He added that ASNE—with funding from the McCormick and Ford foundations, and coordinating support from The New York Times, The Associated Press, and unity Journalists of Color—is holding two meetings this year to begin formulating a new case for diversity. The first will be held in June in Orlando during the National Association of Hispanic Journalists convention and the second at The New York Times in September. Coleman argues that the discussion should be framed in such a way that “the news industry understands that as we go forward, the case for diversity is not a social experiment—it’s an industry imperative. As the demography changes, in order to be mainstream you’re going to have to be more diverse. And if you’re not more diverse, someone will take it away from you.”

“Diversity is a part of being accurate in your news coverage,” he said. “If it’s not, people will not read it. We still need diversity because we still need accuracy.”

Kathy Times, of NABJ, said she was taken aback during a recent visit to the Houston Chronicle. She went to the news meeting and “was very disappointed to see not one black editor in that room of about sixteen editors who decide what readers would see.” When asked about her observation, Jeff Cohen, the Chronicle’s editor and executive vice president, said that, depending on the day, there would usually be two to four editors of color at the meeting (three are Hispanic and one is Palestinian). But he acknowledged the problem.

“We’re not where we want to be today,” Cohen said. “Diversity is extremely important to me, the management of the newspaper, the readers, the community. But for various reasons, the last two years we’ve had a slight decline in the number of minorities in the newsroom.” Cohen pointed out that 23 percent of the members of the paper’s newsroom staff are people of color. (That, he acknowledged, includes the staff of the Spanish-language paper.) He said Houston’s metropolitan area, which includes outlying suburbs, is 35 percent Hispanic, 17 percent African-American, and 7 percent Asian. In the city proper, the last US Census showed that African Americans and Hispanics alone comprise 63 percent of the population.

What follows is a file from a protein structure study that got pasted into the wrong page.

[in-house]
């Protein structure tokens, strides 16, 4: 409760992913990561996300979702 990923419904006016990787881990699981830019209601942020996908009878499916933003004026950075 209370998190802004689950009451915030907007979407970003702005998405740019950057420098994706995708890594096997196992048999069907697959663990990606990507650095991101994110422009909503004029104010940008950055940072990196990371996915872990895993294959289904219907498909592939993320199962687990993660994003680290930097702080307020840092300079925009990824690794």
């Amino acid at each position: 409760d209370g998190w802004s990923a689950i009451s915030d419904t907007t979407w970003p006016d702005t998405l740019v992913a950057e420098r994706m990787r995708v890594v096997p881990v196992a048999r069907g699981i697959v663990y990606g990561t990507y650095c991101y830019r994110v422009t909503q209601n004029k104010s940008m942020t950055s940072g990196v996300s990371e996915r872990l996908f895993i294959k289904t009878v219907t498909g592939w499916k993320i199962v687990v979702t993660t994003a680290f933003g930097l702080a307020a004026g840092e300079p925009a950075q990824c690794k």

Given the economy and the dearth of available media jobs, the parity goal seems less achievable than ever. Meanwhile, Times notes that black-oriented media often offer her members the opportunity to report on issues—health disparities between blacks and whites, for example—that are close to the hearts of some black journalists, and issues that often are not explored in depth by the mainstream. African-American outlets frequently don’t have the same level of resources as mainstream outlets, she said, “but the good news is that some of our members are in a position that they can afford to explore those opportunities because they are very passionate about covering the black community. They’re at a point in their careers where they have the luxury.”

Many of these reverse migrants describe a sense of relief about working for African-American media after years in the mainstream. “It was like coming home,” said Michael Cottman, a senior correspondent at BlackAmericaWeb.com, who in 1978 began his career at the Atlanta Daily World, the city’s oldest continuously published black newspaper. In between he worked for The Miami Herald, New York Newsday, and The Washington Post.

Cottman said at mainstream organizations he sometimes felt resistance to story ideas or suspicion about his ability to be objective while covering black-oriented subjects. He said at Reach Media, his professionalism is assumed.

Jack White agreed. “You can presume a commonality of interest of editor and audience. There’s a comfort zone.” At mainstream outlets, he adds, “You had to be ready to fight. My back used to be up a lot. My back hasn’t been up.”

Pamela Newkirk is a professor of journalism at New York University and the author of Within the Veil: Black Journalists, White Media.